The first time we got involved in a potential floating stairs project, I wasn't scared, but I wasn't really sure how to go about it. I thought about just asking them to find a company that specialized in doing these sort of stairs, but then I told myself: Wait a minute, these stairs are getting more and more popular—if we don't try this project and understand the whole process, we will start losing projects. That was six years ago, and although I thought floating stairs were a trend that would die down, they are only getting more popular.
Architects and designers prefer to work with as few trades as possible on every project, and today they seek us out because they know we can do both the wood flooring and the floating stairs. Here are some of the things I've learned so far about doing these beautiful stairs that are so popular here in San Francisco and beyond.
Types of floating stairs
There are three main ways of doing floating stairs:
1) The more traditional style that has railings on each side. These are built with a thin metal plate between the railings.
2) Treads that are installed above one big metal piece underneath. The metal has plates for the treads that extend on either side, for example, 1½ feet on either side to make a 3-foot tread.
3) Treads that come out of the wall on one side. Metal is installed into the wall and has metal plates that come out 90 degrees from that metal piece. In my opinion, this is the most beautiful way of doing floating stairs.
Engineers plan the metal work
We aren't involved in the planning of the structure of the stairs. The engineer, architect and metal fabricator work together to design the stairs. After they have finalized their plans, we meet with them to determine what our requirements are and the thickness of the stair treads. I always advise them to make a wooden frame around the metal treads for us to glue our wood treads to, because the vibration of the stairs can break the glue bond between the metal and the wooden treads. We typically ask for ½-inch plywood on the top, bottom and sides of the metal so we can glue our treads onto the plywood. Before we are able to touch the stairs, the metal work has to be inspected by the city.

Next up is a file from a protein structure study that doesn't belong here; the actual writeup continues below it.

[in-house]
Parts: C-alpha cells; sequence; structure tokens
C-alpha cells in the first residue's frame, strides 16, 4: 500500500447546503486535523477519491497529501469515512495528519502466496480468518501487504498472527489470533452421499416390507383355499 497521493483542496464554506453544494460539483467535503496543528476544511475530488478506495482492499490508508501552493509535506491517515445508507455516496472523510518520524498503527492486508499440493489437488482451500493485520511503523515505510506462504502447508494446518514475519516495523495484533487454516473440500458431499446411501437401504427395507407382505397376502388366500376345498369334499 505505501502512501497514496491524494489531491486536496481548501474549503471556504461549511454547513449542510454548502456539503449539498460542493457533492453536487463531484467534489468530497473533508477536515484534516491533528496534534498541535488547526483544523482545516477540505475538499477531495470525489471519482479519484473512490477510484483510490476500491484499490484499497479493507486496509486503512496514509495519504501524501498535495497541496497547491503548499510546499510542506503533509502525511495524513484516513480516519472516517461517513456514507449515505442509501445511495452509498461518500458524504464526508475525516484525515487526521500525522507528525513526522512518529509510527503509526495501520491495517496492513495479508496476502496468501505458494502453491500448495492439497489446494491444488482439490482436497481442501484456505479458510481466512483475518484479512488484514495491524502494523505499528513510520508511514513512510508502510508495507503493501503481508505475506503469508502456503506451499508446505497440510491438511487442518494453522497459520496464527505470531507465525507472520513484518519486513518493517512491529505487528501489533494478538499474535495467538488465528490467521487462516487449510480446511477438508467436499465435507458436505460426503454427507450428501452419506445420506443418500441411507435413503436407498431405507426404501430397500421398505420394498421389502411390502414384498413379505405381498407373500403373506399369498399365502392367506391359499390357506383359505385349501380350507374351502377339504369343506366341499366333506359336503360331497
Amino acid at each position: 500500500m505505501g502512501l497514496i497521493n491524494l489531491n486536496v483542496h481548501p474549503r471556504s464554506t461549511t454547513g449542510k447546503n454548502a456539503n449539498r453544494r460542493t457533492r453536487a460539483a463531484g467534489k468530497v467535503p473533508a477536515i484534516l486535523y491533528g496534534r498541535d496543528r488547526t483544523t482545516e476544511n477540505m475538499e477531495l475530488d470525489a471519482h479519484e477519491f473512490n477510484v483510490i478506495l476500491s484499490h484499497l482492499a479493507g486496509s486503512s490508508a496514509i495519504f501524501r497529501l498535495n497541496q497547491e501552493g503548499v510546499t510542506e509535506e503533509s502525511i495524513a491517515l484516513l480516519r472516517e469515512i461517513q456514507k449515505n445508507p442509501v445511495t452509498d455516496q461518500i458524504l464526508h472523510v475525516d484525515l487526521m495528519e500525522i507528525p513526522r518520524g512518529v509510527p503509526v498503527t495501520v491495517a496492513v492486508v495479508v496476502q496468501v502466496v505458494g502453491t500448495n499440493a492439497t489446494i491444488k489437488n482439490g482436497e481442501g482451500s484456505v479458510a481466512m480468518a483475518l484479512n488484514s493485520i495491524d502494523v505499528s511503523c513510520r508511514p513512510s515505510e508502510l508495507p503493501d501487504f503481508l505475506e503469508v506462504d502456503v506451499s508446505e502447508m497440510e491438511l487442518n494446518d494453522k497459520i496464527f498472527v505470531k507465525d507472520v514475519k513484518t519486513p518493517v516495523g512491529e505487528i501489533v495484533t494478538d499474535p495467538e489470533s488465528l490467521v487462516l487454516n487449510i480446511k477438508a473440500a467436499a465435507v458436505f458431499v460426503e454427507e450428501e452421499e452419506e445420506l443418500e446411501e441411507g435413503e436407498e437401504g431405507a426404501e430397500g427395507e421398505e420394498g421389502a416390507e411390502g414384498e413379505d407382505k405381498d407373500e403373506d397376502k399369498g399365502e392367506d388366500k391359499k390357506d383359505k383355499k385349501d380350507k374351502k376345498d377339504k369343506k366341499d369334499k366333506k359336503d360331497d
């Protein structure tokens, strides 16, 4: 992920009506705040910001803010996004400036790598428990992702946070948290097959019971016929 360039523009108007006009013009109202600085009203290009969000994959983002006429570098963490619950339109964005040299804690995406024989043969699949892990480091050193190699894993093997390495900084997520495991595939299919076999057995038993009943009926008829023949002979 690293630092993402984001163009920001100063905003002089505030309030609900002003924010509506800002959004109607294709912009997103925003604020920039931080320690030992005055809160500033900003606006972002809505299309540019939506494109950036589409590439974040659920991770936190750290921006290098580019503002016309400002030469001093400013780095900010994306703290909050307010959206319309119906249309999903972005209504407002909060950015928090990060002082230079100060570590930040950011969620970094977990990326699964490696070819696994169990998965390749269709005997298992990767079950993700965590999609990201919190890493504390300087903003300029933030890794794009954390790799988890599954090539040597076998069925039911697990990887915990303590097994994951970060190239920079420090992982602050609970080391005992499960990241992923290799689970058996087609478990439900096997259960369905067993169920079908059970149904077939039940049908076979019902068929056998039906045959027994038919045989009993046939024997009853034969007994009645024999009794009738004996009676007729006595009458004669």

In some cases we will do the plywood ourselves. In that case, we'll glue the plywood to the metal and also drill into the metal and screw the plywood onto the metal. That way it bonds really well, makes it easy for us to put the wood flooring on top and makes the stairs more stable—the more layers of plywood on the metal, the stronger the whole structure becomes.
The architects should know the codes
There are special codes for floating stairs, and the architect should know the codes. The main codes are:
1 - The gap between steps cannot exceed 4 inches.
2 - The steps need to overlap each other by at least 1 inch.
3 - Each step has to have a depth of at least 11 inches.
As wood flooring pros, we aren't responsible for following the codes when these stairs are being built—that falls on the GC or architect—but since we have done so many floating stairs now, the architects use me as a resource on the codes, and it helps us get more projects.
We always use engineered wood
Once the plywood framing is ready, surrounding the metal for the treads, we deliver the wood. We always recommend engineered wood flooring instead of solid due to its stability. If the wood gains moisture, solid wood will be much more likely to cup, especially on the mitered edges.
Typically we use 7-inch engineered wood flooring just because that seems to be a standard width. If the budget is an issue, we'll use ⅝ inch instead of ¾-inch-thick engineered wood flooring. We have done one set of prefinished floating stairs, but typically we use unfinished engineered flooring that we sand and coat on-site after installation.
Calculate for a lot of waste
When doing floating stairs, you have a lot of waste. On my first floating stairs job, I measured my square footage, added my usual 10 percent for waste and then realized I had made a big mistake—I didn't have nearly enough flooring. Your typical box of wood flooring has a lot of flooring that can't be used to build your floating treads. You can't use the 2-footers, and if you cut down a 5-foot piece, the other 2 feet are waste. The same happens if you cut an 8-foot plank—you have two 3-foot pieces but 2 feet of waste. So you have to ask the supplier what the average footage is on the material, and to be safe, I add anywhere from 30 to 45 percent to the square footage to be sure to have enough long-length planks to build the treads. Additionally, we are careful to match up the grain of the flooring pieces so the treads look as seamless as possible. Particularly when you are a high-end company, you don't want to have to go back to the client and ask for more money when you realize that you made a mistake calculating your materials.